Cheyne’s work changed during his residence in Europe, when he became less interested in sketching the detail, letting go of the “rational symbolism” of earlier work. He is also colour blind and recalls, “I had an epiphany in a life drawing group in Berlin. This hand-eye coordination training exercise suddenly felt like a strange nineteenth century thing to be doing; realism becomes the end goal. Having been a writer, an idea starts the process. I wanted to relate an idea without the details and came up with a different way of going about it. I changed the way I drew using a system of four colours. I would blind draw contours without a structural notion of bodies and anatomy. The system I use now is more focused on accessing the meta-components of the subject.” Solo exhibitions in Cologne, Berlin and Luxembourg over the period are testimony to his ability, using this method, to convey a particular internal reality drawn from observation of humanity and environmental follies.

Accordingly, Swimming pool canal development, 2021, evokes human environmental control, with a modernist white house partly concealed behind palms and garden in electric colours and a dark canal contrasted with the bright blue of the pool. Trees and plants are juxtaposed with hard-edged architecture, layering notions of the organic and the irrational.

In Cheyne’s work, swimming pools symbolise the disconnect between the concept of a hard rectangle containing impossibly blue (fluid) water, and water’s organic realities. This notion of containment he describes as “very human. I’m always trying to catch that negative space around the idea from a few points of view.”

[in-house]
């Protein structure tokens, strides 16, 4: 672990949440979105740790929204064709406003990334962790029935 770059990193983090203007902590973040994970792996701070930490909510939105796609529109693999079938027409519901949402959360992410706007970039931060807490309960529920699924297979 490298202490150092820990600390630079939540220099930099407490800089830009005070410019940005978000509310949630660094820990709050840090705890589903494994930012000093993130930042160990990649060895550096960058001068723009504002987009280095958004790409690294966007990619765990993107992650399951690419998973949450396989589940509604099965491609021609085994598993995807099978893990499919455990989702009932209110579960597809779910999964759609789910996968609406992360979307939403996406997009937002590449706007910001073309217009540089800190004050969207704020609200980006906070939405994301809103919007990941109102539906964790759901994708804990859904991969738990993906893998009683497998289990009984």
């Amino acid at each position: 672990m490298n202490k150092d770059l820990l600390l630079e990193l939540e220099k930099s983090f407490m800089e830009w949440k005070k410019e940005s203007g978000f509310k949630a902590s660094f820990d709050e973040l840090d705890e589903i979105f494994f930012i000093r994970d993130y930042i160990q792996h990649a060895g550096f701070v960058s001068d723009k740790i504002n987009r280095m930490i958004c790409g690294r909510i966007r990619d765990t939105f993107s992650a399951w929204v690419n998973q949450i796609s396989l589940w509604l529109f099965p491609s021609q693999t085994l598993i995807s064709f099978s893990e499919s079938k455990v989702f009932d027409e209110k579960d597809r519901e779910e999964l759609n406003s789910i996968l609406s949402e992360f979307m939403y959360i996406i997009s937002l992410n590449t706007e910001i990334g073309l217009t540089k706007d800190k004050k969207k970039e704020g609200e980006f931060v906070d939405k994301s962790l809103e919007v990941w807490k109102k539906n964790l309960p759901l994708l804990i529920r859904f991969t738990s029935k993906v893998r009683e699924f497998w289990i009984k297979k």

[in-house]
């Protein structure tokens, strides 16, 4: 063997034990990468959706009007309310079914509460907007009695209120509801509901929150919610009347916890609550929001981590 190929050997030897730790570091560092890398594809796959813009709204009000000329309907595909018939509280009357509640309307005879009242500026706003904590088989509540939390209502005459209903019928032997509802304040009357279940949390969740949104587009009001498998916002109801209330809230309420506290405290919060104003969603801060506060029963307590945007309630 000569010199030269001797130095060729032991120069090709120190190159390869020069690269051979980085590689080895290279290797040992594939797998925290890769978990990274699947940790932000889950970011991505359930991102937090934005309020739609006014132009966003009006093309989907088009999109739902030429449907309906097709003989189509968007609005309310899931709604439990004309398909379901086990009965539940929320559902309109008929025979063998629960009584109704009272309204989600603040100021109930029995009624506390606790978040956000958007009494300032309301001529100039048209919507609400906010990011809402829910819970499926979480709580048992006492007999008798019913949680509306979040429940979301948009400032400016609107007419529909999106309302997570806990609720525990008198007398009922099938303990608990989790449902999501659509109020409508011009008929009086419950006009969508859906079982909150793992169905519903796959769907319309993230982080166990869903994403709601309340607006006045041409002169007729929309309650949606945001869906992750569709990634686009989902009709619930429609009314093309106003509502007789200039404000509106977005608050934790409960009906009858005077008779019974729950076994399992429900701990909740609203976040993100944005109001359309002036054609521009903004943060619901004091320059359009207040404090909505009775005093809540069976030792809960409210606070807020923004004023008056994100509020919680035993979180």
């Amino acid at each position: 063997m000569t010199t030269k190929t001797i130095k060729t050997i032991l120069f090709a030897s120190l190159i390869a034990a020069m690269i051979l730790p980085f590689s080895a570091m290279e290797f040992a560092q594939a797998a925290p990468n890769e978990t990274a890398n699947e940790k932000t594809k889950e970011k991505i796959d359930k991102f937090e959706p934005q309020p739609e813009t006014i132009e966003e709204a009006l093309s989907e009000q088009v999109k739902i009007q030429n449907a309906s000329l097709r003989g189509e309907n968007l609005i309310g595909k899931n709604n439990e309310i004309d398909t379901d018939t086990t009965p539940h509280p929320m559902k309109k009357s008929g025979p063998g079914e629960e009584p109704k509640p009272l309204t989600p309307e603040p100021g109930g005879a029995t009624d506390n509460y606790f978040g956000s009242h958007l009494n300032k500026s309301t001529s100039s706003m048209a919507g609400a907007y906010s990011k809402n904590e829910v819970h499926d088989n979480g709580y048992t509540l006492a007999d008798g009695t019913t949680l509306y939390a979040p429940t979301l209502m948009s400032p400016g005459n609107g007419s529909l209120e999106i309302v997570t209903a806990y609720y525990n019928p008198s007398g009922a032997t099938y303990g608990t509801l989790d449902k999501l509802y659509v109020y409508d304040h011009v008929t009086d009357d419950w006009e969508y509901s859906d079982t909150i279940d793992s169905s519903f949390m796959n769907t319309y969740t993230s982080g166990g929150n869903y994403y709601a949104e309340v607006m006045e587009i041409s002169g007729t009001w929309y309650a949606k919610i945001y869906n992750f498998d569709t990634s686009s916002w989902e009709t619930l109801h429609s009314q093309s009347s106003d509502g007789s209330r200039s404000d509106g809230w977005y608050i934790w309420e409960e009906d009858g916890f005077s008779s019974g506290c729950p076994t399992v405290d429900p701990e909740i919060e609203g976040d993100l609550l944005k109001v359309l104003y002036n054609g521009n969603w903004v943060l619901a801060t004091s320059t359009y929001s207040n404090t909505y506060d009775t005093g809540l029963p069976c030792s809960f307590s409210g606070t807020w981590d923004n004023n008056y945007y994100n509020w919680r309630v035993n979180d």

Party Boat, 2021, has a dark reflective foreground, with the crowd of people on the boat united in a morass of shapes and colours, no longer individuals but a colourful “ship of fools” in one moment and people having fun in the next. Behind them the green sky and exotically coloured shrubbery is portentous in a Shakespearean way, symbolising the drama to come. Pink highlights suggest fading light, and the abstracted duality in the group has a definite sense of the boat’s precarious stability, both physical and emotional.

A face remarkably like Cheyne’s appears in Life Vest, 2021, over a body strapped impossibly tightly into a fluorescent life vest over a white hoodie that conceals his hair. This is the structural core of the painting. Around this rigid form the background is ephemeral, arms a suggestion of colour, evoking tension between the recreational use of a vest (on a boat or jet ski sustaining life) and the hazards of asylum seekers, who may die at sea trying to find safety. It makes for compelling viewing, drawing the eye, with Cheyne’s own face implicated in the collective political will that holds us all.

There is an experimental aspect in his hand-crafted wallpaper made for this exhibition, hung on two walls at right angles. While it has the ability to “heckle other people’s work,” it also operates to take some of the seriousness out of his own. “It is an enormous work on paper, a way of making two-dimensional artwork operate like a sculpture. This is an architectural version of a picture.”

With his studio space so central to the life of his family of four, Cheyne’s investment in his art is complete. He credits wife Caroline, a musician by training, with a significant collaborative role in his work. “We talk about it all. I am interested in the philosophy, the semiotics of the work. She is always invested in the dynamics of the picture.” And, in their lifestyle, they both accept restrictions imposed by “being what you want to be.”

“We’ve been on the run from reality for so long it’s stopped looking for us. We are lucky to have been able to build on my parents’ land. And to be given social permission to live this way.” It makes for a holistic view in the work, both distanced from and invested in the urban world, turning perceived views inside out for a unique view of the human condition.

This article was originally published in Artist Profile, Issue 56.

Keep Off The Grass
6 – 24 June, 2023 
Mitchell Fine Art, Brisbane